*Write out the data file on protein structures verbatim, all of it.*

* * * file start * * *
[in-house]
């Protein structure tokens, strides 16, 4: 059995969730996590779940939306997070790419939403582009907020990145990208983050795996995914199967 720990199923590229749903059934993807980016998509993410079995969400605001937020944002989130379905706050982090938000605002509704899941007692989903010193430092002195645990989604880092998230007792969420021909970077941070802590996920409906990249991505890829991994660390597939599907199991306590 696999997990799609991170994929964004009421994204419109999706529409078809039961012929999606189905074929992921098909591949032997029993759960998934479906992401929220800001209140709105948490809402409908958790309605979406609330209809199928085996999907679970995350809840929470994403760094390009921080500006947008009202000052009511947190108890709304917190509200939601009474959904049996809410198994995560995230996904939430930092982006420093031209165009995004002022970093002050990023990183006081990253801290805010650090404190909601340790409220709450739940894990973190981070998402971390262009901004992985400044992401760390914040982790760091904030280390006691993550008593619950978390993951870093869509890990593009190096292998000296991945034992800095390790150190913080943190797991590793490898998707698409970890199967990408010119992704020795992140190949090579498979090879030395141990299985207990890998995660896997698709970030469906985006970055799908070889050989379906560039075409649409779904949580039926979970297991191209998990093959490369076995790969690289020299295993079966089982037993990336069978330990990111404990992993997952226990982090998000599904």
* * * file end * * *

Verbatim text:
[in-house]
């Protein structure tokens, strides 16, 4: 059995969730996590779940939306997070790419939403582009907020990145990208983050795996995914199967 720990199923590229749903059934993807980016998509993410079995969400605001937020944002989130379905706050982090938000605002509704899941007692989903010193430092002195645990989604880092998230007792969420021909970077941070802590996920409906990249991505890829991994660390597939599907199991306590 696999997990799609991170994929964004009421994204419109999706529409078809039961012929999606189905074929992921098909591949032997029993759960998934479906992401929220800001209140709105948490809402409908958790309605979406609330209809199928085996999907679970995350809840929470994403760094390009921080500006947008009202000052009511947190108890709304917190509200939601009474959904049996809410198994995560995230996904939430930092982006420093031209165009995004002022970093002050990023990183006081990253801290805010650090404190909601340790409220709450739940894990973190981070998402971390262009901004992985400044992401760390914040982790760091904030280390006691993550008593619950978390993951870093869509890990593009190096292998000296991945034992800095390790150190913080943190797991590793490898998707698409970890199967990408010119992704020795992140190949090579498979090879030395141990299985207990890998995660896997698709970030469906985006970055799908070889050989379906560039075409649409779904949580039926979970297991191209998990093959490369076995790969690289020299295993079966089982037993990336069978330990990111404990992993997952226990982090998000599904």